• Right of way fence replacement (continues in 2020)
  • Guiderail replacement (continues in 2020 and 2021)
  • New signing, including sign structure removal and replacement, pavement markings and delineation (continues in 2020 and 2021)

Work restarted in May 2020 and completion is expected in May 2021. This second year of the project includes of 3.5 miles of I-90 – extending from the Ohio/Pennsylvania state line to just east of the Route 6N exits in Springfield Township, Erie County. Among the specific components are:

  • Reconstruction of eastern miles 0 to 3.5
  • Reconstruction of western miles 0 to 3.5
  • Welcome Center (eastbound) ramp and parking lot rehabilitation including updated curb ramps
  • Removal of the remaining Pond Road structure abutments
  • Drainage work
  • Digital Message Board replacement and relocation
  • Road Weather Information System site relocation
  • New mainline vehicle weigh-in-motion counter site

As PennDOT Design Project Manager Rod Fasenmyer relates, “The first 3.5 miles of Interstate 90 in Pennsylvania were originally constructed in 1959 and have been resurfaced three times. The original pavement consisted of a 10-inch depth RCCP on an 8-inch depth subbase on a compacted subgrade. In 1977, the pavement was reconstructed by placing a seven-inch depth CRCP on a 1-inch depth bituminous bond breaker on the existing 1959 RCCP. Almost immediately, multiple failures began to occur in the 7-inch CRCP and numerous patching contracts were required to repair the pavement. In 1996, the section was overlaid with a 3.5-inch depth bituminous overlay, and in 2007 this section was milled and resurfaced.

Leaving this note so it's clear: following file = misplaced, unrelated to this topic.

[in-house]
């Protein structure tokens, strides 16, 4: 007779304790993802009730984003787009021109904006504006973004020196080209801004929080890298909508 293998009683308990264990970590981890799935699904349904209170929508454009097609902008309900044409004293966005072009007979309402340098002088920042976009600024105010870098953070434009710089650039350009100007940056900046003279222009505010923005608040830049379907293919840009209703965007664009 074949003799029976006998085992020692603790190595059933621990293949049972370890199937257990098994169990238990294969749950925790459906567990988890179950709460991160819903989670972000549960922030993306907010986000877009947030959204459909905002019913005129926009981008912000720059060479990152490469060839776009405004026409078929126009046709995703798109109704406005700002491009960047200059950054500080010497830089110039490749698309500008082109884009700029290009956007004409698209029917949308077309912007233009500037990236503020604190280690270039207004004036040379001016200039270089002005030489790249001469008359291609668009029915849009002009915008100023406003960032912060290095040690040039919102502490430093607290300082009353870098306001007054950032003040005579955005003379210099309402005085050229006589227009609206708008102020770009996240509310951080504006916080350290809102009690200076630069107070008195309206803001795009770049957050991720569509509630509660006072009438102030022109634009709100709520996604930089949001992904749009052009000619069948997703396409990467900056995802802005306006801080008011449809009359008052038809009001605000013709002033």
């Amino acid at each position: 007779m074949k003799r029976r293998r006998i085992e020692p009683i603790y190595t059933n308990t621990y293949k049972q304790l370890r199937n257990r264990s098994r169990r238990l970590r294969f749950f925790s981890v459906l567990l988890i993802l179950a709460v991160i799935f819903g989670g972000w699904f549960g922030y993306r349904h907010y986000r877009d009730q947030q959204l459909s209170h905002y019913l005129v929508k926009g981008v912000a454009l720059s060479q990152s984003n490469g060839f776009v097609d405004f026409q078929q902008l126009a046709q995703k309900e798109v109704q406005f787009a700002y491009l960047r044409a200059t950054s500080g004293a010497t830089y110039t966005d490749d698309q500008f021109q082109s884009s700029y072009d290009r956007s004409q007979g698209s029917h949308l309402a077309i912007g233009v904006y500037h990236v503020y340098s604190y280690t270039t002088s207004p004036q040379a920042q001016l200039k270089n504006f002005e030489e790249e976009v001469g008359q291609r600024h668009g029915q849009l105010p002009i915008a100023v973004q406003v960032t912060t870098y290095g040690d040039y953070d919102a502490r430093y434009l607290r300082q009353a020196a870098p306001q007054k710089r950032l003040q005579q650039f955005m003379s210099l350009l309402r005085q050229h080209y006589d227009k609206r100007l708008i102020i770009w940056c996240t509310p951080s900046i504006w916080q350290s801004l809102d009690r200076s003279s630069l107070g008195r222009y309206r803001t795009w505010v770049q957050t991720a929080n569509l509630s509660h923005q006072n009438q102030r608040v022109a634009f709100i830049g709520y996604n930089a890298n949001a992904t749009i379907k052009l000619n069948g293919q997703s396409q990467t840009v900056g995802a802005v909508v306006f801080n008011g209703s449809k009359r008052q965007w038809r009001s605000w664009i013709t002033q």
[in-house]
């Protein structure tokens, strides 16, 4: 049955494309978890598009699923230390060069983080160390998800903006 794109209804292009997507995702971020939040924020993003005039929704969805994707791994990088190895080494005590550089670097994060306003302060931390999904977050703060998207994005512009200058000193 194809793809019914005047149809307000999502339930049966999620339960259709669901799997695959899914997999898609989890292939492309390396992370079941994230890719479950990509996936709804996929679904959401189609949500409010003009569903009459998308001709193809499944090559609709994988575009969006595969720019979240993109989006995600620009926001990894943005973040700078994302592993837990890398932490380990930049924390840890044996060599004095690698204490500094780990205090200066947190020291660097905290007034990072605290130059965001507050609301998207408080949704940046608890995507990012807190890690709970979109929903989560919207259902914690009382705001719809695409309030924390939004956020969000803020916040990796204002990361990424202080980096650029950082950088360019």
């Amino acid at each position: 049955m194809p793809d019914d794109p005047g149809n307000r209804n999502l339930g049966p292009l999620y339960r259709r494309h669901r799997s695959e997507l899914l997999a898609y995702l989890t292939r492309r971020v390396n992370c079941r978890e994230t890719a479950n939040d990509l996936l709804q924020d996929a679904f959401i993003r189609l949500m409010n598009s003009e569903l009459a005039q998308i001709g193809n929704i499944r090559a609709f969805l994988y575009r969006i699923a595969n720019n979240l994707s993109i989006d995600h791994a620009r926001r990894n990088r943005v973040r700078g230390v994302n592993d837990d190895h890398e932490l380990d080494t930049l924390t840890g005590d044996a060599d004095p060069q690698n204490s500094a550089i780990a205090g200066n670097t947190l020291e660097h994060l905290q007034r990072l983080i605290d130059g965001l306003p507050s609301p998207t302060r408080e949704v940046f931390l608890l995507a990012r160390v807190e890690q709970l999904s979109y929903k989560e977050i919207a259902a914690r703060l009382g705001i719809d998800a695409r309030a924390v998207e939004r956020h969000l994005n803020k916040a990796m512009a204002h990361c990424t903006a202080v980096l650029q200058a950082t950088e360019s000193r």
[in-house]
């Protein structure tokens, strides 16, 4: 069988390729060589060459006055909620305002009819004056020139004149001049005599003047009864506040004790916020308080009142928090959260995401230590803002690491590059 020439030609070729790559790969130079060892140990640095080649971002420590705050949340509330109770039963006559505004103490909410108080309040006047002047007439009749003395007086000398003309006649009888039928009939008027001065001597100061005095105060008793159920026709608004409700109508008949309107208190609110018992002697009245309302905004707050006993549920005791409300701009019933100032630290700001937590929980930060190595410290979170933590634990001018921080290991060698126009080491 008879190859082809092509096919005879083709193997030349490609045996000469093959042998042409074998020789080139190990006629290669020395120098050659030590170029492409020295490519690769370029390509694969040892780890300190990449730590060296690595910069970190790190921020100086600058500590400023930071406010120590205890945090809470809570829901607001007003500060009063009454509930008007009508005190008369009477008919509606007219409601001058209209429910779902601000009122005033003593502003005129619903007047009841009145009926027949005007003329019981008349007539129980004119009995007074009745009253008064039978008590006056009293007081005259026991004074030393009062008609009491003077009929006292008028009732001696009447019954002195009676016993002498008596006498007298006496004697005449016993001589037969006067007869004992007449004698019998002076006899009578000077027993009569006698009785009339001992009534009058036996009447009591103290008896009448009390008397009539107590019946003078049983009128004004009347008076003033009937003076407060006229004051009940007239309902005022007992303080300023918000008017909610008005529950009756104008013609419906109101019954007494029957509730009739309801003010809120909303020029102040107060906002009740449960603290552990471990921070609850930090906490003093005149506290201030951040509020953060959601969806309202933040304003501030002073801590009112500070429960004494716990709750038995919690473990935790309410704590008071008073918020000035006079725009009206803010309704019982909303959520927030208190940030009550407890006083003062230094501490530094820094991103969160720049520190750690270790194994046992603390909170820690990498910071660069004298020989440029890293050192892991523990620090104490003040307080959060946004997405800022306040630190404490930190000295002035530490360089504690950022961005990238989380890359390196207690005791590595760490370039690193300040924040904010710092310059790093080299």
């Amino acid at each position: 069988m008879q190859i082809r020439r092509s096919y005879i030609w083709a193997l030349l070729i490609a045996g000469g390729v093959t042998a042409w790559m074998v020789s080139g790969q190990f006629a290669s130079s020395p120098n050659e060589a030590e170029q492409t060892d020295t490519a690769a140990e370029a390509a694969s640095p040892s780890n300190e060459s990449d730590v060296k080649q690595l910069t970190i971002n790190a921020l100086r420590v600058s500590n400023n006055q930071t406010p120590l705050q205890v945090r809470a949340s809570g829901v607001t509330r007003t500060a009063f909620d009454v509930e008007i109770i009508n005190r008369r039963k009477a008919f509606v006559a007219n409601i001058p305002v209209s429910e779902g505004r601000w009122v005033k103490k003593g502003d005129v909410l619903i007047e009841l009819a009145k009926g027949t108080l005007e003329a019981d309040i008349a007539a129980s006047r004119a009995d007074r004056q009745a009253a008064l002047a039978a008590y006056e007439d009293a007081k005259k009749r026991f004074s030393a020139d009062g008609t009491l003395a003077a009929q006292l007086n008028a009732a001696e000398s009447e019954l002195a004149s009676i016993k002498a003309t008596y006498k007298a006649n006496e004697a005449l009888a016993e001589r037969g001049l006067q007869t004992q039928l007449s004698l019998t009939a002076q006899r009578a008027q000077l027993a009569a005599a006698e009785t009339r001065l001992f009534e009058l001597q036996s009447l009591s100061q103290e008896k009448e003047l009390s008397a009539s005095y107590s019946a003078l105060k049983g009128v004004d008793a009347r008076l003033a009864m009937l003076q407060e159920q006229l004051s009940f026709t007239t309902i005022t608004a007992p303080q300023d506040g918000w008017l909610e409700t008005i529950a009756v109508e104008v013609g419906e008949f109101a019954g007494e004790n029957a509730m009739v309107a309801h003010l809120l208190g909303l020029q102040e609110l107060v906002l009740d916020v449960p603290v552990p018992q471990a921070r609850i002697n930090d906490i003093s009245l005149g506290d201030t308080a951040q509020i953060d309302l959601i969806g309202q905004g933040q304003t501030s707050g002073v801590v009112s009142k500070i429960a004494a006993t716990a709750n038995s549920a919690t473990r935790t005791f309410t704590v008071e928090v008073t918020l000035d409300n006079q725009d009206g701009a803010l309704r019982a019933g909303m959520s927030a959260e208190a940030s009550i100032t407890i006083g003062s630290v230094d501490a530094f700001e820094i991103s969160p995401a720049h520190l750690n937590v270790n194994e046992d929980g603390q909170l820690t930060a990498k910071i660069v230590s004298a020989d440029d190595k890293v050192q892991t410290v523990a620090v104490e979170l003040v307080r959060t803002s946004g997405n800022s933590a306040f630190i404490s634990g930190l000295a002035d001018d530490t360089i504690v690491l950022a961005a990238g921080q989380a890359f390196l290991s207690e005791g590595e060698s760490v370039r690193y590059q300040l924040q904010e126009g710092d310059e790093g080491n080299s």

“This project is part of a larger plan to reconstruct or preserve the first 18 miles of Interstate 90. Two additional projects were created out of the plan and have since been combined into on future contract. Work on this second, combined project will include reconstruction of miles 3.5 to 10.5, as well as a new bridge and the construction of two teardrop roundabouts at the interchange with Route 18.” Awarding of the contract for this next project is expected this fall, Fasenmyer reports.

A third contract for future work to reconstruct the interstate from mile 10.5 to mile 18 is also in the design stage.

First Year of Project Focused on Bridge Replacement, Road Preservation
Replacement of the Huntley Road Bridge in Springfield township was a primary focus of the first phase of the project. The old bridge, built in 1959, was classified as functionally obsolete due to the vertical under clearance being less than required for interstate traffic. Following the emergency removal of the nearby Pond Road Bridge, the chances of the Huntley Road structure being struck by over-height trucks and loads increased, as did the need to replace it with a taller structure.